A study just out this month looked at the overall risk of mortality associated with protein intake and IGF-1. What it found was that between the ages of 50 and 65, the risk was increased in people who ate a protein-rich diet, whereas in people over 65 years old experienced a decrease in mortality. There are a number of flaws in the study, and we are limited in what we can interpret from it. Overall it paints the same picture as the rest of the data discussed above.
Exercising frequently is much more important for cutting cancer risk than cutting meat intake.
Former female collegiate athletes had only 16% the risk of pre-menopausal breast cancer compared to non-athletes. Death due to breast cancer occurs most frequently in women aged 55 – 64. 66% of cardiovascular disease deaths occur in individuals aged 75 and older. Sarcopenia and cognitive decline occur more and more frequently as you age, with these disorders being uncommon below age 65.
To put it succinctly, the diseases associated with high IGF-1 levels kill you before age 65, whereas the diseases and disorders associated with low IGF-1 levels kill you after age 65. Does this mean we should avoid meat between the ages of 50 and 65?
No! One problem with this idea is that we assume that these diseases only begin after a certain age. In fact, CVD, sarcopenia, dementia, and Alzheimer’s all develop over time, and cutting protein intake sharply for 15 years will almost certainly speed up their development.
In the end, it’s the context that is important again. One of the flaws of the above study is that it never looked at important lifestyle data such as how much the individuals exercised. Exercise is an extremely important means to reduce mortality, regardless of cause. Furthermore, exercise of all types reduces IGF-1 levels, attenuating any risk a high-animal-protein diet might cause.
As mentioned before, you have to consider which anabolic reactions you’re feeding. If you exercise frequently, chances are good that the anabolic reactions you’re favoring are the ones which will help you develop stronger muscles, not the ones which will increase cancer cell growth and fat deposition.
A high-protein diet is unlikely to feed cancer in an athlete, even if it does increase IGF-1 levels. Research has shown that former collegiate athletes (who presumably have continued to exercise) have only about 60% the risk of breast cancer as non-athletes. In athletes under 45, the risk of breast cancer is 16% that of non-athletes!
With this in mind, it seems apparent that IGF-1 is, at best, only one factor involved in the risk of death associated with IGF-1 levels and animal protein intake. It also seems apparent that risk can be effectively mitigated by exercising frequently.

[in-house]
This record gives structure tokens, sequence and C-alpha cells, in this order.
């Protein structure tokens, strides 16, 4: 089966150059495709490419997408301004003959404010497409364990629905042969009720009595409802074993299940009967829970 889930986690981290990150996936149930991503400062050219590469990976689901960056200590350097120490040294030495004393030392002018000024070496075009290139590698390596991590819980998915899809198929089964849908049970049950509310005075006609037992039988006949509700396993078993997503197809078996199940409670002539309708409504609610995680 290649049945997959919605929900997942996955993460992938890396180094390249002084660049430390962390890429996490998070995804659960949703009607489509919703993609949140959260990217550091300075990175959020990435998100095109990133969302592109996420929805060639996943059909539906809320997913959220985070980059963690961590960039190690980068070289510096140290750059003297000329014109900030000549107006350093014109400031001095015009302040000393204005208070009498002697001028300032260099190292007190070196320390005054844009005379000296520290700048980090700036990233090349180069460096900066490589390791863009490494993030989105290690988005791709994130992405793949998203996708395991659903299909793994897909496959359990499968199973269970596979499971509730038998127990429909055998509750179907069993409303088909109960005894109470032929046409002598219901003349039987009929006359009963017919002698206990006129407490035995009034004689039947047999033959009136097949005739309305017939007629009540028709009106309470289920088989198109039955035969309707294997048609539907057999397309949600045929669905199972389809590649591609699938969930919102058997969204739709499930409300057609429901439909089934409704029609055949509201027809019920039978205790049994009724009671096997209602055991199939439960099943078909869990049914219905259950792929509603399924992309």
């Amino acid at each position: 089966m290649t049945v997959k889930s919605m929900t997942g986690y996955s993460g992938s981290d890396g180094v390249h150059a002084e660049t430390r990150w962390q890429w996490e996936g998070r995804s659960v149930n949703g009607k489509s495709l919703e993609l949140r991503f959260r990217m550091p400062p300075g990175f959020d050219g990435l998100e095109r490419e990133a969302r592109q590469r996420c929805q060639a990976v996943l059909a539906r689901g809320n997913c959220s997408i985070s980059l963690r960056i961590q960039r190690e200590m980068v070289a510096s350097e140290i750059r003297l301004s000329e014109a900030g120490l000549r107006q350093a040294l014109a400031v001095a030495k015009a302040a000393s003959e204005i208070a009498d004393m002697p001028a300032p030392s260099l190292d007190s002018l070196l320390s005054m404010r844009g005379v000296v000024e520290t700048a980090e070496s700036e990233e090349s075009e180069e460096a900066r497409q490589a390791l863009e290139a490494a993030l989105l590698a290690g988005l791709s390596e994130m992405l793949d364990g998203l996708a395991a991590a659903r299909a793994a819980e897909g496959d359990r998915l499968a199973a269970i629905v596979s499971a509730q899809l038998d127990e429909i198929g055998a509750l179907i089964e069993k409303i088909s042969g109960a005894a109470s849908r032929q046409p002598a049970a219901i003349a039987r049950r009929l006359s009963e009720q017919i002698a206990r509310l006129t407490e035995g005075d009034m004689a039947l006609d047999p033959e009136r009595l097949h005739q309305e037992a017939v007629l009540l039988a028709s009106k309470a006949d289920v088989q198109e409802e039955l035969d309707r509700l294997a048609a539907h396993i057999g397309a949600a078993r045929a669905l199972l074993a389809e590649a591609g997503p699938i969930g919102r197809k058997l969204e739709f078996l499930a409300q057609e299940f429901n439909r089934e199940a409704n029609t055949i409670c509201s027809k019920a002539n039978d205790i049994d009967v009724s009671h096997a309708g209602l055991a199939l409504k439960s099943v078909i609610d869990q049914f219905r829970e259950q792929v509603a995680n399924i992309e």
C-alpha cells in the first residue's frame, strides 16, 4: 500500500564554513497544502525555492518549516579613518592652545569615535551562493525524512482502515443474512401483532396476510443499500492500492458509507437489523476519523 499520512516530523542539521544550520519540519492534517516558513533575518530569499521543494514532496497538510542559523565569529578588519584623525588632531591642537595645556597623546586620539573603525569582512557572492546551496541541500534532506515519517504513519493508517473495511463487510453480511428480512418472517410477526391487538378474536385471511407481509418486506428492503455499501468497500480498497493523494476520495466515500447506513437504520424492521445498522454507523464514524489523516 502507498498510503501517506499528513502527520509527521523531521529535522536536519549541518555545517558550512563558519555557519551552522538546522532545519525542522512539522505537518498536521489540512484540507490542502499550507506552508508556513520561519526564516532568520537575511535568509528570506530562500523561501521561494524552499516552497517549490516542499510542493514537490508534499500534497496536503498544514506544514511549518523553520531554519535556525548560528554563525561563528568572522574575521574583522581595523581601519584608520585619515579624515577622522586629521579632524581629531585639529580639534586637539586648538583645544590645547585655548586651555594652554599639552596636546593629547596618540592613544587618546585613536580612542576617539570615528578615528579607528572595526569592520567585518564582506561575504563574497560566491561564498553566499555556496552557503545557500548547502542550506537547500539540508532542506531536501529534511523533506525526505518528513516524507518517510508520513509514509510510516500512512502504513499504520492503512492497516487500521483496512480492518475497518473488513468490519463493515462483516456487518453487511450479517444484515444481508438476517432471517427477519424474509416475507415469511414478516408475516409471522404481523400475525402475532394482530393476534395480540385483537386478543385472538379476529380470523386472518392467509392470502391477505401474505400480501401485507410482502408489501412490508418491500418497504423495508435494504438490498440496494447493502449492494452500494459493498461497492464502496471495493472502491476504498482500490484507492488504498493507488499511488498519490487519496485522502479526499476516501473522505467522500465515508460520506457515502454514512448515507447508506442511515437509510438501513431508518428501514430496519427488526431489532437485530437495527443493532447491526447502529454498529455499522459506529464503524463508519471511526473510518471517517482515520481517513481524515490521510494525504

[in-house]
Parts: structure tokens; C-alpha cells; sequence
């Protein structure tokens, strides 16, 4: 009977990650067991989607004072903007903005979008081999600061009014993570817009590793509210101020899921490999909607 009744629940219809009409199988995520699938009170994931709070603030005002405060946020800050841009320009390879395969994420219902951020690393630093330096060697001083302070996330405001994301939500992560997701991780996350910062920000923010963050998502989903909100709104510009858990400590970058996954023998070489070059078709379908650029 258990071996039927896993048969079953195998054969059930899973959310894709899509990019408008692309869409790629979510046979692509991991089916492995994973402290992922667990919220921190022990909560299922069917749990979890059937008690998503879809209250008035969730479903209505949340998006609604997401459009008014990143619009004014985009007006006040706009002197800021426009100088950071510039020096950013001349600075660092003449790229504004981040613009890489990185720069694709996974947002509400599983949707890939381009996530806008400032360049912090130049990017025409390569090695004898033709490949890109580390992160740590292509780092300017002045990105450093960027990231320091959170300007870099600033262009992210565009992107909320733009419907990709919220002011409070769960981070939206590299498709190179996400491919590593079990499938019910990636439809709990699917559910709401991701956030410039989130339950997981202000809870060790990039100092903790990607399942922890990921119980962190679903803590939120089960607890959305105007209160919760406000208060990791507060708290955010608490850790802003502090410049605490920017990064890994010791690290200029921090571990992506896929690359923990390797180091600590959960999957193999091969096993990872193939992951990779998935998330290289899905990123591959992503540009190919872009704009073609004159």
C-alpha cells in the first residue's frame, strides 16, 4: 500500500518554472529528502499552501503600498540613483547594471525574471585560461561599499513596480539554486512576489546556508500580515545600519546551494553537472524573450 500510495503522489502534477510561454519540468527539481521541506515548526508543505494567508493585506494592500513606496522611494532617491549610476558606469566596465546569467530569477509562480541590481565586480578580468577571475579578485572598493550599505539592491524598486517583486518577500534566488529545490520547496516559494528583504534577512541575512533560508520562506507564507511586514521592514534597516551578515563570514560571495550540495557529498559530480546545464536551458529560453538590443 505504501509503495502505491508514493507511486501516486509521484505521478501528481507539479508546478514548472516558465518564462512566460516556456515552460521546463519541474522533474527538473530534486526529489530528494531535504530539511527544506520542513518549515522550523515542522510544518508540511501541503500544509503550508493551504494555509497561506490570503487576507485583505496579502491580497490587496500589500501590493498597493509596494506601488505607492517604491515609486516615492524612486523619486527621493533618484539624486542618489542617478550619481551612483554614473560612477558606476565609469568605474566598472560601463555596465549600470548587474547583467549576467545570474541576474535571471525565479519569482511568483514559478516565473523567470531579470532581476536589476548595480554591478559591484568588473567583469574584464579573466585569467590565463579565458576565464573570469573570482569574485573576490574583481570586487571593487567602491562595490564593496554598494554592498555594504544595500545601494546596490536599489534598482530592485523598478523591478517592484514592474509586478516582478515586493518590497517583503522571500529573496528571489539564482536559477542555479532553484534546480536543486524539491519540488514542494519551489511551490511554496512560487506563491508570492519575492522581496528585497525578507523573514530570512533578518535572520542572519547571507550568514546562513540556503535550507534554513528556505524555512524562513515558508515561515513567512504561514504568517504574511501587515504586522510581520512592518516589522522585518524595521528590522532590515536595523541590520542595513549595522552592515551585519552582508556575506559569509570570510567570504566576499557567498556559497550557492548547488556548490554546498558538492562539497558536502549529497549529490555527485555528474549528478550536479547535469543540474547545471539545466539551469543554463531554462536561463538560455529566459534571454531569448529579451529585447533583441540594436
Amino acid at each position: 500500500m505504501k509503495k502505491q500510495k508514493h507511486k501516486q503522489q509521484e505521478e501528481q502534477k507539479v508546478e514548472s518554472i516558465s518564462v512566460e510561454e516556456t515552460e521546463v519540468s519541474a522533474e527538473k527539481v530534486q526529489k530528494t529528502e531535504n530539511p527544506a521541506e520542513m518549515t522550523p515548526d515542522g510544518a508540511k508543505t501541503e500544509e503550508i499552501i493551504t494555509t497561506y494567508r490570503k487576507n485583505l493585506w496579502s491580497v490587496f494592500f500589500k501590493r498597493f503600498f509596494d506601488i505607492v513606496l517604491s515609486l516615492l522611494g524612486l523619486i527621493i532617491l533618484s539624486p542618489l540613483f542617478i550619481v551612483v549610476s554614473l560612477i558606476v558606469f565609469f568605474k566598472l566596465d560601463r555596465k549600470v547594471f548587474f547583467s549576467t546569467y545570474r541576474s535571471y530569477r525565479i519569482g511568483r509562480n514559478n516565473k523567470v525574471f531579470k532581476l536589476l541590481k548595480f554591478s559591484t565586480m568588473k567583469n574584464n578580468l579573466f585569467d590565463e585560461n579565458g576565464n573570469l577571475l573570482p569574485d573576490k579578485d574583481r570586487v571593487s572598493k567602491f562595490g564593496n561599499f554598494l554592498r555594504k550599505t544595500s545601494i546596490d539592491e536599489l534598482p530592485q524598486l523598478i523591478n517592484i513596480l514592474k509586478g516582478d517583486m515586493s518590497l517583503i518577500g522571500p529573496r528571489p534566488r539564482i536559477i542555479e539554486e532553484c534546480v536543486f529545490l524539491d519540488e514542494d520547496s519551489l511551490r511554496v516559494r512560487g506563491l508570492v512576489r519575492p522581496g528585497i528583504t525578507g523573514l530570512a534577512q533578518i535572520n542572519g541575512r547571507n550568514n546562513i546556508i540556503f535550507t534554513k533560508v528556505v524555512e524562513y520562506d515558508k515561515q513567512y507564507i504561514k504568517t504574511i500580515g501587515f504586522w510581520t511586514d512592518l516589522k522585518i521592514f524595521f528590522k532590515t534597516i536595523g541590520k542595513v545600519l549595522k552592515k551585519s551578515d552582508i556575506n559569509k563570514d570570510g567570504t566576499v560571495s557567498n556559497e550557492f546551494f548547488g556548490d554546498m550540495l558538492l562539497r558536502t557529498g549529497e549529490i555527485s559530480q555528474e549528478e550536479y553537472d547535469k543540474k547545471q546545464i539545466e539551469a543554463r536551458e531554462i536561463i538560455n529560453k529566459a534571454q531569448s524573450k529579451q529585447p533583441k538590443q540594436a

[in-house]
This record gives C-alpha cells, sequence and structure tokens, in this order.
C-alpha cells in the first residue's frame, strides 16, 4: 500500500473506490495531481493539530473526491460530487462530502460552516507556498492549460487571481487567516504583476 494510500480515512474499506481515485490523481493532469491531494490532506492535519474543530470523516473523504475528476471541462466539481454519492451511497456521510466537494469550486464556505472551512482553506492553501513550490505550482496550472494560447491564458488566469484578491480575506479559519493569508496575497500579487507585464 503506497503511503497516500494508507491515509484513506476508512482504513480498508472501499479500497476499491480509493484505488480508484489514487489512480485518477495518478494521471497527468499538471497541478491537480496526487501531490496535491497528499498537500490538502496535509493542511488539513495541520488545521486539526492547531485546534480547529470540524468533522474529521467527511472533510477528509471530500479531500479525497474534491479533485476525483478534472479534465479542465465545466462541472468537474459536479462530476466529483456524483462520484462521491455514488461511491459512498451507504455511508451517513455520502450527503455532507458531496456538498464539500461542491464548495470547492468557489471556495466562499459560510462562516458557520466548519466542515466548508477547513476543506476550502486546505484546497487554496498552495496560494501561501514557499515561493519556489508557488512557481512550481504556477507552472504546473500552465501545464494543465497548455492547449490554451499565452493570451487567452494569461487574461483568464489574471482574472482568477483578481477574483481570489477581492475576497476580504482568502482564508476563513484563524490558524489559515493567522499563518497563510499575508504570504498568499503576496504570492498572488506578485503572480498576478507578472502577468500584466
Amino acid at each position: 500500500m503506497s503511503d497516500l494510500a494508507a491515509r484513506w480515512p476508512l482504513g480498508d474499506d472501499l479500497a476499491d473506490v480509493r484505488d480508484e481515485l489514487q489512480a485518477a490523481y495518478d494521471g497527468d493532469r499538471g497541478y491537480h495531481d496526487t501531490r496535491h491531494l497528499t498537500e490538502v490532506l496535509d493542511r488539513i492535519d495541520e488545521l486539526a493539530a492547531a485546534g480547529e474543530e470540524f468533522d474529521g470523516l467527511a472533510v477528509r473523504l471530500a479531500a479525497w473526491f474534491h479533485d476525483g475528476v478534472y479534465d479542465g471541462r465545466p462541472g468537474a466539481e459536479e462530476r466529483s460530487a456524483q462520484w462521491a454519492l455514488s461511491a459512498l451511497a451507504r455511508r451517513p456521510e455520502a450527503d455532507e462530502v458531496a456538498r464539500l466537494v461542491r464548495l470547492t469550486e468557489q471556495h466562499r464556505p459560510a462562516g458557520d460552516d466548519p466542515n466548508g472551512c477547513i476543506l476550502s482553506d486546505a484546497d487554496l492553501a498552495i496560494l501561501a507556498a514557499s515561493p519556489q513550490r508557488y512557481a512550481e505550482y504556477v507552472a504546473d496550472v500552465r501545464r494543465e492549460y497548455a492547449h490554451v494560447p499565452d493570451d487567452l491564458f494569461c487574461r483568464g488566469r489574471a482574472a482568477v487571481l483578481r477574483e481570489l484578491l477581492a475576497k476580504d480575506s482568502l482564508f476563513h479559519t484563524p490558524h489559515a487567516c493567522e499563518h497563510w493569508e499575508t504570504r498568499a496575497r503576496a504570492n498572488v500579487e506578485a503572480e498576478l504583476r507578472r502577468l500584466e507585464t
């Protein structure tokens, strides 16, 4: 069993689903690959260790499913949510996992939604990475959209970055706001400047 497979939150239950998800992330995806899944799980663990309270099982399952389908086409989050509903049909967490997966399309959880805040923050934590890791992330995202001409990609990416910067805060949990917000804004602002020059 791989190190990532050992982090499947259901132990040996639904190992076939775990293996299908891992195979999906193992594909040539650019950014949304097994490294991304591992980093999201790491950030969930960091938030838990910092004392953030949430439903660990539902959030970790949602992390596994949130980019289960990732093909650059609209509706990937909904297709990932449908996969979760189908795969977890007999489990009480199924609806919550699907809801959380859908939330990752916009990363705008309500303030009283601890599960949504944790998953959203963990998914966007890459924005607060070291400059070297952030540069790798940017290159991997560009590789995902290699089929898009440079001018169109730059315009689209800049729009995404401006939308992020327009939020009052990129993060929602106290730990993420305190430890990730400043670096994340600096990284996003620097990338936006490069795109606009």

Finally, it’s useful to put the risk of death from all these diseases in context. It’s somewhat macabre to look at the data this way, but the truth is that the diseases (prostate cancer and breast cancer) most associated with high IGF-1 levels cause a total of roughly 69,000 deaths every year.
By contrast, the diseases and disorders associated with low IGF-1 levels cause 594,000 deaths every year. That’s over 8.5 times as many deaths!
Doing IGF-1 the Right Way
Really, what we’ve witnessed is that IGF-1 is best when in a “normal” range (“normal” varies depending on age and gender). Both too high and too low levels have the potential to cause problems.
Optimizing that range to always be perfect is likely to prove impossible. You’d need to test your levels consistently over time, and few of us have the time, patience, or money to do that.
Instead, it might be better to hedge your bets on IGF-1 with the following tips:
- Don’t be afraid to eat meat. You’re more likely to develop a much more life-threatening or quality-of-life-decreasing disease from too low IGF-1 levels than too high. Grass-fed and wild meats are generally the best sources of protein.
- Be sure you exercise. Without even looking at IGF-1 levels, former athletes had a 40% reduced risk of breast cancer. Pre-menopausal former athletes had an 84% lower risk of breast cancer compared to non-athletes, which dwarfs the 65% increase in risk in premenopausal breast cancer associated with high IGF-1 levels.
- If you get diagnosed with breast cancer or prostate cancer, it may be appropriate to take steps towards lowering IGF-1 levels, under your doctor’s discretion. At this point, talk of ‘risk’ becomes meaningless because the disease is already present.
- Outside of a cancer diagnosis, there is no reliable evidence that lowering IGF-1 will reduce your risk of death or disease. Some evidence suggests that low IGF-1 levels present a significantly greater risk of death and disease than high levels.